If The Grammys Knew A Single Thing About Rap

What the rap Grammy nominations should have looked like.

Picks by Kevin Cortez


Flatbush Zombies – “MRAZ”
Run the Jewels – “A Christmas Fuckin’ Miracle”
Chance the Rapper ft. Nate Fox and Lil K – “Pusha Man”
Pusha T – “King Push”
Action Bronson – “Pepe Lopez”

Winner: Run the Jewels dropped one of the dopest albums of 2013, with El-P and Killer Mike literally having fun and bouncing lyrics off each hardcore beat dropped. Every single track was a force field with the mantra “Don’t fucking fuck with us” echoing back. But on the very last track of the album, “A Christmas Fuckin’ Miracle,” the duo got super serious and dropped some high-grade truth; deep ass shit about their childhood, upbringing, and motivation to keep in the rap game. They reign realness all over uplifting Christmas bells and deep synths, pretty much writing their miracles and existing as modern day underground legends. Like if Scrooge and the Grinch started robbing clowns in broad day light.


Drake featuring Majid Jordan – “Hold On We’re Going Home”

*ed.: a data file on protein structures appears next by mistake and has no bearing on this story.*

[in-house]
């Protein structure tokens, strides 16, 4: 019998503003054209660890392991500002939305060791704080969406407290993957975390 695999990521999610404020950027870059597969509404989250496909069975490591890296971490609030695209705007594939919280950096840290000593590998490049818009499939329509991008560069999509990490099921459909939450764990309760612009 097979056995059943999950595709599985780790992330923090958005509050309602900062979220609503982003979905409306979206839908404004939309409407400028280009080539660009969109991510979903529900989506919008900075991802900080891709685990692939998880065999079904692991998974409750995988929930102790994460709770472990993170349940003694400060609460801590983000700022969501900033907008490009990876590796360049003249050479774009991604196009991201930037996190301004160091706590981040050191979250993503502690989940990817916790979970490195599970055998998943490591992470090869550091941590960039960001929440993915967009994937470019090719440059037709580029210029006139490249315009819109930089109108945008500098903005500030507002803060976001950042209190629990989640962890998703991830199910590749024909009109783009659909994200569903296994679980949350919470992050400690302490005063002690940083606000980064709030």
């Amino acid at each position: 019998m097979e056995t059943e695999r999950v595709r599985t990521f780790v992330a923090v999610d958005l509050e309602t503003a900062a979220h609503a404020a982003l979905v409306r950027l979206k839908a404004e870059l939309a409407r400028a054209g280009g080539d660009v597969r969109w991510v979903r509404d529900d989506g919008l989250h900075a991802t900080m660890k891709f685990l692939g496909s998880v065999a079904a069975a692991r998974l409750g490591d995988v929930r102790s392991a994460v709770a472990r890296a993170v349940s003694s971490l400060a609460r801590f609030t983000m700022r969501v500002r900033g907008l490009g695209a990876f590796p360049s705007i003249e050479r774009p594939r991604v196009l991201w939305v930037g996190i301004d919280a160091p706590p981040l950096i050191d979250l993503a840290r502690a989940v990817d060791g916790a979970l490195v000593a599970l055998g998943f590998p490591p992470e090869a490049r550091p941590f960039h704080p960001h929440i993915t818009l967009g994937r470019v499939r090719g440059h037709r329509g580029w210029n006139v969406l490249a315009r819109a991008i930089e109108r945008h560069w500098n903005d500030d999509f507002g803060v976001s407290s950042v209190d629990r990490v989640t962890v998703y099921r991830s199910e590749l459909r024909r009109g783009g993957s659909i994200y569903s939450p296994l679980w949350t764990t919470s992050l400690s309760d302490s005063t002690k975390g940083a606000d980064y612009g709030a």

Drake featuring Sampha – “Too Much”
Pusha T featuring Chris Brown – “Sweet Serenade”
Tyler, the Creator featuring Pharrell Williams – “IFHY”
Kanye West featuring Charlie Wilson – “Bound 2”

Winner: Yo, I really don’t like Drake that much, but I can’t deny the absolute power Drake and Sampha have together on “Too Much.” The way Sampha croons all over that piano is a thing a beauty and really make really makes the track a contender for best encapsulation of Drake’s style and direction. It’s ballad, layering the stress and success of Drake’s commercial and family life. Cue Sampha’s sweet serenading lyrics: “Don’t think about it too much,” and you’ve got the best rap/sung collaborations of 2013.


Pusha T – “Numbers On The Boards”
Eminem – “Bad Guy”
Kanye West – “New Slaves”
Kendrick Lamar – “Bitch, Don’t Kill My Vibe”
Drake featuring Jay Z – “Pound Cake”

Winner: “New Slaves” is one of the best written songs of 2013, hands down. Look at powerhouse of folks behind it: Ben Bronfman (who previously helped West with “Monster”), Rhymefest (who helped West with “Jesus Walks,” which also won a Grammy), Frank Ocean, the incredible poet Malik Yusef, Cyhi the Prynce, Travi$ Scott, Elon Rutberg (who helped wrote the Cruel Summer film), Mike Dean, and a couple of other dudes I don’t really know. All these men combined their efforts to create something controversial, powerful, and never officially released as a single. People know “New Slaves” regardless, though it may seem a bit foreign for a mainstream artist to release, that aids in its pioneering ability and ambition.